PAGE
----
Microsegmentation and a Zero-Trust Network

Caleb Townsend
Staff Writer   United States Cybersecurity Magazine

We are currently in an unfortunate situation where universally, every business model predicates itself around connectivity. In fact, to be on the edge of innovation is to connect, to everything, before anyone else connects. With each new development, security suffers immediately. The incredulity that is always met with a new Facebook data breach is going to increase ten-fold when the Internet of Things inevitably has their first disastrous breach. After all, CEOs and CISOs are in a very frustrating position. They are supposed to connect everything with everything but are also supposed to have a full control over the results. Of course, that simply is not possible. However, what is possible is microsegmentation.

The Smaller the Endpoint, the More Granular the Policy is.

Microsegmentation groups different working parts of a network into their most basic elements, isolating the issues into easily manageable workloads. Microsegmentation is by no means a new concept. Many companies have deployed basic practices like Firewalls and virtual local area networks (VLAN). In the microsegmentation design, we adopt security profiles close to endpoints. This serves as a replacement of a single perimeter. Therefore, it makes sense that in an increasingly shared world, security is becoming a shared responsibility.

Zero-Trust and Microsegmentation: What’s the Difference?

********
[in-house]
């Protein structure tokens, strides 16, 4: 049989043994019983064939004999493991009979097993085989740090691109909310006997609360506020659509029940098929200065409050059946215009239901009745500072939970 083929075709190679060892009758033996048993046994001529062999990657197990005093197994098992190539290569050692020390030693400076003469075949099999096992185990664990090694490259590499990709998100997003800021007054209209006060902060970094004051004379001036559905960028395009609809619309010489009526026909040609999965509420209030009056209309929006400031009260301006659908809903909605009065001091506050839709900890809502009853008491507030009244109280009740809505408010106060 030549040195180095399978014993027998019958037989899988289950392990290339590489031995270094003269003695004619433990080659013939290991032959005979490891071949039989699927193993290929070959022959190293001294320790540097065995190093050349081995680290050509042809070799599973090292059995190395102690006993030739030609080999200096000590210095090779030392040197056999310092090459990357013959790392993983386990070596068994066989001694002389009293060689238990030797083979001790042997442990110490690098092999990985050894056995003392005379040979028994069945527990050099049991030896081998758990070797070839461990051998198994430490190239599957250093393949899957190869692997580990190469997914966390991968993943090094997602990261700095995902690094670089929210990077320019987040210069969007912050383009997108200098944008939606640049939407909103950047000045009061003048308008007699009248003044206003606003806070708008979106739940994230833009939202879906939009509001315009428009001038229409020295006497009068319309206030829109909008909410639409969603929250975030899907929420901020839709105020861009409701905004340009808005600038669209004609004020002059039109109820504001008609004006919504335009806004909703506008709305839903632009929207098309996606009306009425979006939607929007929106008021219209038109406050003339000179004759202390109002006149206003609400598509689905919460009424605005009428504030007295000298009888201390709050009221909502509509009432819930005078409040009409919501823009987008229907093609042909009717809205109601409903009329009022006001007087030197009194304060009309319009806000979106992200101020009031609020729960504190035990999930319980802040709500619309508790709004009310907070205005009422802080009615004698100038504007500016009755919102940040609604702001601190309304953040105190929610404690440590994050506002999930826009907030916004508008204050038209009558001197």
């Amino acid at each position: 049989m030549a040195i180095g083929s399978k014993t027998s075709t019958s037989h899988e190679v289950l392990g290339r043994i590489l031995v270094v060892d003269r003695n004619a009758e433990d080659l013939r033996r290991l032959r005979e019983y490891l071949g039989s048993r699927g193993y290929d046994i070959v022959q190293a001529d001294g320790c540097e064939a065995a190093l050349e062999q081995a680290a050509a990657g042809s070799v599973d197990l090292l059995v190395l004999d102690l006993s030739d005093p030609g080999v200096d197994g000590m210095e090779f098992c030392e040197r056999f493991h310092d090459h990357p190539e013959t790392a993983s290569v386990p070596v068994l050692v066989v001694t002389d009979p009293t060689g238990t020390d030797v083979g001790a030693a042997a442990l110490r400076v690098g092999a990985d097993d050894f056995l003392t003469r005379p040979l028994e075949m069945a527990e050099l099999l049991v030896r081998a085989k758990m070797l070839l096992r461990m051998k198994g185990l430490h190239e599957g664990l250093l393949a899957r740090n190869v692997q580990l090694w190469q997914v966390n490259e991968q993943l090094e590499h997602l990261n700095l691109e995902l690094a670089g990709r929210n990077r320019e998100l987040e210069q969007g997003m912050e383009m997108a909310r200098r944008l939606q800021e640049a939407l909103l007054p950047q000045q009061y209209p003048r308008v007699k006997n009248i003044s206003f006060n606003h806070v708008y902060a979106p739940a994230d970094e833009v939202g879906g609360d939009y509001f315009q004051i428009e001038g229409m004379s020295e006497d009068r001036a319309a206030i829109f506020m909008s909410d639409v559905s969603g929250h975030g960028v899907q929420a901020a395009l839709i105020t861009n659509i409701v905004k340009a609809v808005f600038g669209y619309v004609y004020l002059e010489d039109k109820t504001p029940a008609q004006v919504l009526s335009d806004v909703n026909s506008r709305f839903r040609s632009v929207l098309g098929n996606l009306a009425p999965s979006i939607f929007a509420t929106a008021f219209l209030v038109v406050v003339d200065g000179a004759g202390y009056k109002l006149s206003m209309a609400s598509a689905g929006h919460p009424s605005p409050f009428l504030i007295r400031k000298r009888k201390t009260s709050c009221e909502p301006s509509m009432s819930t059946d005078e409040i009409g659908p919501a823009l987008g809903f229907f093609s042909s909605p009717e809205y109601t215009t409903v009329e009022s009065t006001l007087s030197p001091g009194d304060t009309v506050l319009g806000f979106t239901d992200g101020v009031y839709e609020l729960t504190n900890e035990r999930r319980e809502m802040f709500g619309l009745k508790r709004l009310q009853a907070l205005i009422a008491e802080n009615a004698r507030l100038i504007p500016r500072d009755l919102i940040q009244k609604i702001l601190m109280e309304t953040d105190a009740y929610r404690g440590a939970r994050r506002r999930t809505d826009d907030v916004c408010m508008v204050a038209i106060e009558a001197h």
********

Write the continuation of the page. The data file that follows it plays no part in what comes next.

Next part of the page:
Now, microsegmentation is not actually a model, despite the pervasive myth that it is. Microsegmentation is a design that serves a model. In the case of security, a zero-trust model would be a suitable companion. Zero-Trust is the concept that every single person and action must be authenticated and authorized. In other words, “never trust, always verify”. This model and design combo is growing in scale as companies learn the importance of having a model that can at least help mitigate a lot of cyber-attacks. Zero-Trust and microsegmentation helps both extend the depth of network reach while also reducing the possible attack surface area.

Mitigate the Threat.

To be clear, there is no guaranteed way for a company to prevent a breach from ever happening. As our enemies increasingly become more adept, attacks become more sophisticated. We must operate under the assumption that at some point, we will be the target of an attack. The onus, then, is on us to prepare for said attack. As for the Zero-Trust and microsegmentation combo, an attack surface area reduction, a zero-trust model, and a level of control given back to you and your network is a wonderful combination. In addition, this model increases the the risk to the attacker, shifting the favor to you, the defense.

Tags: , , , , , ,